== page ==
By Steve Plunkett
The Greater Boca Raton Beach & Park District’s longtime attorney has given up the third of three jobs there that paid him a total of $330,000 a year.
Arthur Koski, who is also yielding his role as the district’s executive director, recommended Nov. 28 that beach and park commissioners hire Michael Fichera, Boca Raton’s recently retired chief building official, to do their contract administration work, a task Koski has handled since 2010.
Koski said Fichera “probably is the most knowledgeable person in the city of Boca Raton relative to permitting and inspections and making sure work passes inspections.”
Fichera “supervised all of the individuals at City Hall who are involved with issuing permits for any construction within the city … and had the direct supervisory responsibility of all of the individual inspectors who do the various inspections on all the construction,” Koski said.
Commissioners approved his hiring unanimously.
“This is a coup in my opinion,” Commissioner Earl Starkoff said.
Fichera, who retired from his city position Nov. 1 after starting out as a construction inspector for the city in 1981, will get $6,000 a month as a consultant without benefits.
Koski said the rebuilding of the district’s Sugar Sand Park playground, which is winding down, along with building a new community center at the Swim & Racquet Center and converting a grass field at Patch Reef Park to artificial turf will keep Fichera busy for two to three years. Also on the horizon may be construction of additional sports fields at DeHoernle Park.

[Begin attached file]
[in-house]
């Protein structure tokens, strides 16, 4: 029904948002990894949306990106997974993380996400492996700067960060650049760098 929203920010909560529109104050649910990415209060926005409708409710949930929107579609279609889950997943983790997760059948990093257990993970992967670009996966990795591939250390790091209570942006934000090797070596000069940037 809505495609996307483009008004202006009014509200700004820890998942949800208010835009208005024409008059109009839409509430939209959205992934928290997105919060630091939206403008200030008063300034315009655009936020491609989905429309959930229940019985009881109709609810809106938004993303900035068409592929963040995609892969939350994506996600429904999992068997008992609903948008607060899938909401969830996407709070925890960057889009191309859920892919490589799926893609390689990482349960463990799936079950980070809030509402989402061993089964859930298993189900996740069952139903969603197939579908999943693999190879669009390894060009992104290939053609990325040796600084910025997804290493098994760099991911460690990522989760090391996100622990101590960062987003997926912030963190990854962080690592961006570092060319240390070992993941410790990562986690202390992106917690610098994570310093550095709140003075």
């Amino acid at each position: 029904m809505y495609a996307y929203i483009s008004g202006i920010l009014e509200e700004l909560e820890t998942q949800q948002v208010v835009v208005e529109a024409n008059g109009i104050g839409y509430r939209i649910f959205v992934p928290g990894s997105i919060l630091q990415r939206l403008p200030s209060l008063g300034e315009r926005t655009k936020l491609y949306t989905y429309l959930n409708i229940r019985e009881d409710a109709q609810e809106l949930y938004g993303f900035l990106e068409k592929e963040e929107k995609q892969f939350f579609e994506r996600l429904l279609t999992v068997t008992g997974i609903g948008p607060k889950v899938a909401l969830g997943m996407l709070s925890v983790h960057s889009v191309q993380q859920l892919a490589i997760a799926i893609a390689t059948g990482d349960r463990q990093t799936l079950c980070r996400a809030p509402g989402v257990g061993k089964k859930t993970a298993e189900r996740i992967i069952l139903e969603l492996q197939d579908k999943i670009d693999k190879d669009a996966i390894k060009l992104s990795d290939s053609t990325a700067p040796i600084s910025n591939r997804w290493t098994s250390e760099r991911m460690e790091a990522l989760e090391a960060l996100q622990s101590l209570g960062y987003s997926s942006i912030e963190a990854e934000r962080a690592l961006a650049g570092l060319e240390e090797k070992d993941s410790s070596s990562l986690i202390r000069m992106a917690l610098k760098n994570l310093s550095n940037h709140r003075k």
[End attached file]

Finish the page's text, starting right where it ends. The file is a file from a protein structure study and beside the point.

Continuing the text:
Koski will end his part-time job as the district’s executive director in January, a task that paid him $90,000 a year. He took the interim position in 2012 when Robert Langford retired. But his additional role drew complaints from city officials, culminating in March with City Council member Robert Weinroth’s demand that he be replaced with someone full-time.
In May, Koski said he would step aside as director on Oct. 1, the start of the new budget year. But he was persuaded to stay until January, when commissioners will choose their chairman for the calendar year and commissioners-elect Craig Ehrnst and Erin Wright will take their seats.
Koski started giving the Beach & Park District legal advice in 1978 and is paid $132,000 a year for it, more if the district is involved in litigation. Commissioners value his institutional knowledge.
Koski, who has a bachelor’s degree in engineering, has said contract administration work is “something that I enjoy very much.”
His total district pay — $330,000 a year — dwarfed that of other public officials, though most government employees receive pension and other benefits that Koski does not. Koski, who pays office and staff expenses, also has a private law practice downtown.
By Steve Plunkett